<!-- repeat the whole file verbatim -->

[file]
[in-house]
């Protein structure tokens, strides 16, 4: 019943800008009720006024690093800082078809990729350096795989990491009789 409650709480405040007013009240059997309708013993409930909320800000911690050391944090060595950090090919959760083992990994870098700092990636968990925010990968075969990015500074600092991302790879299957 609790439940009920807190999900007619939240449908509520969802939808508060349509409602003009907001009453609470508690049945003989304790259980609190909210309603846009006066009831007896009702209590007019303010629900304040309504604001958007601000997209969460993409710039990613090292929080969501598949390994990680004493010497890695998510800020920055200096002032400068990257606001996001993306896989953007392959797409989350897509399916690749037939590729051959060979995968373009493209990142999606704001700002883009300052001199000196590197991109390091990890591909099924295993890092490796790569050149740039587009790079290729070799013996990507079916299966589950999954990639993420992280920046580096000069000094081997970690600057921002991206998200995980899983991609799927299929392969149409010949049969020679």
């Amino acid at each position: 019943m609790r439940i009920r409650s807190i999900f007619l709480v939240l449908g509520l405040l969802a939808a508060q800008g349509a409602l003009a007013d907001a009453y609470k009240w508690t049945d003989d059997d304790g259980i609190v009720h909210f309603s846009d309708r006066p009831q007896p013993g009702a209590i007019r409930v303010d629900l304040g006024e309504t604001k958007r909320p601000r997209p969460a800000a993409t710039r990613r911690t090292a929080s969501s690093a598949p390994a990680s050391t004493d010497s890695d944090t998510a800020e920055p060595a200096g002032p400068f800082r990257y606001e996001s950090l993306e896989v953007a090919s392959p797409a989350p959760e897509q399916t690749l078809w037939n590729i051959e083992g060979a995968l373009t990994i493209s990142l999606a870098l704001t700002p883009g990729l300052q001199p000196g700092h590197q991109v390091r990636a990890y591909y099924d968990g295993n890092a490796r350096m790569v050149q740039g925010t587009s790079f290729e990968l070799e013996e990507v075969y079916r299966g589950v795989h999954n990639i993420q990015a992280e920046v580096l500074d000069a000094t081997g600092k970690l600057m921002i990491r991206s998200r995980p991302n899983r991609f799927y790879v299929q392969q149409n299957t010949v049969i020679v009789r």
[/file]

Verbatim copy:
[in-house]
């Protein structure tokens, strides 16, 4: 019943800008009720006024690093800082078809990729350096795989990491009789 409650709480405040007013009240059997309708013993409930909320800000911690050391944090060595950090090919959760083992990994870098700092990636968990925010990968075969990015500074600092991302790879299957 609790439940009920807190999900007619939240449908509520969802939808508060349509409602003009907001009453609470508690049945003989304790259980609190909210309603846009006066009831007896009702209590007019303010629900304040309504604001958007601000997209969460993409710039990613090292929080969501598949390994990680004493010497890695998510800020920055200096002032400068990257606001996001993306896989953007392959797409989350897509399916690749037939590729051959060979995968373009493209990142999606704001700002883009300052001199000196590197991109390091990890591909099924295993890092490796790569050149740039587009790079290729070799013996990507079916299966589950999954990639993420992280920046580096000069000094081997970690600057921002991206998200995980899983991609799927299929392969149409010949049969020679």
């Amino acid at each position: 019943m609790r439940i009920r409650s807190i999900f007619l709480v939240l449908g509520l405040l969802a939808a508060q800008g349509a409602l003009a007013d907001a009453y609470k009240w508690t049945d003989d059997d304790g259980i609190v009720h909210f309603s846009d309708r006066p009831q007896p013993g009702a209590i007019r409930v303010d629900l304040g006024e309504t604001k958007r909320p601000r997209p969460a800000a993409t710039r990613r911690t090292a929080s969501s690093a598949p390994a990680s050391t004493d010497s890695d944090t998510a800020e920055p060595a200096g002032p400068f800082r990257y606001e996001s950090l993306e896989v953007a090919s392959p797409a989350p959760e897509q399916t690749l078809w037939n590729i051959e083992g060979a995968l373009t990994i493209s990142l999606a870098l704001t700002p883009g990729l300052q001199p000196g700092h590197q991109v390091r990636a990890y591909y099924d968990g295993n890092a490796r350096m790569v050149q740039g925010t587009s790079f290729e990968l070799e013996e990507v075969y079916r299966g589950v795989h999954n990639i993420q990015a992280e920046v580096l500074d000069a000094t081997g600092k970690l600057m921002i990491r991206s998200r995980p991302n899983r991609f799927y790879v299929q392969q149409n299957t010949v049969i020679v009789r």